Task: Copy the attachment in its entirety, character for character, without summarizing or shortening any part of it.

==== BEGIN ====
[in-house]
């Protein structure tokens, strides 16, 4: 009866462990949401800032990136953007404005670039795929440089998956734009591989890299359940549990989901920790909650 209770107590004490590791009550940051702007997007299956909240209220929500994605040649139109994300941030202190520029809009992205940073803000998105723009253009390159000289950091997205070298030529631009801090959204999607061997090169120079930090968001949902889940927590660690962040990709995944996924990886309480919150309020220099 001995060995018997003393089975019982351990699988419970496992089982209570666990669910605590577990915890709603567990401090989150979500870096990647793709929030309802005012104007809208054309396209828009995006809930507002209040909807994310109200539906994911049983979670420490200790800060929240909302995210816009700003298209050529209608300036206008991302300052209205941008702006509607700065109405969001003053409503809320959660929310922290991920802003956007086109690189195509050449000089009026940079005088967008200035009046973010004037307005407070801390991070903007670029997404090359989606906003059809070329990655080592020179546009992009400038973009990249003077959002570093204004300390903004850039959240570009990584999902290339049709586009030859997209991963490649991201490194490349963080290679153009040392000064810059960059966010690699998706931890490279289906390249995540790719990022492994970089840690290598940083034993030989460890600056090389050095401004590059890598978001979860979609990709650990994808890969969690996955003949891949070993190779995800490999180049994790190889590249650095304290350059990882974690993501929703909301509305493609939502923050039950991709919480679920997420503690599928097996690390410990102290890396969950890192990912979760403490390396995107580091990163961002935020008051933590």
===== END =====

[in-house]
């Protein structure tokens, strides 16, 4: 009866462990949401800032990136953007404005670039795929440089998956734009591989890299359940549990989901920790909650 209770107590004490590791009550940051702007997007299956909240209220929500994605040649139109994300941030202190520029809009992205940073803000998105723009253009390159000289950091997205070298030529631009801090959204999607061997090169120079930090968001949902889940927590660690962040990709995944996924990886309480919150309020220099 001995060995018997003393089975019982351990699988419970496992089982209570666990669910605590577990915890709603567990401090989150979500870096990647793709929030309802005012104007809208054309396209828009995006809930507002209040909807994310109200539906994911049983979670420490200790800060929240909302995210816009700003298209050529209608300036206008991302300052209205941008702006509607700065109405969001003053409503809320959660929310922290991920802003956007086109690189195509050449000089009026940079005088967008200035009046973010004037307005407070801390991070903007670029997404090359989606906003059809070329990655080592020179546009992009400038973009990249003077959002570093204004300390903004850039959240570009990584999902290339049709586009030859997209991963490649991201490194490349963080290679153009040392000064810059960059966010690699998706931890490279289906390249995540790719990022492994970089840690290598940083034993030989460890600056090389050095401004590059890598978001979860979609990709650990994808890969969690996955003949891949070993190779995800490999180049994790190889590249650095304290350059990882974690993501929703909301509305493609939502923050039950991709919480679920997420503690599928097996690390410990102290890396969950890192990912979760403490390396995107580091990163961002935020008051933590």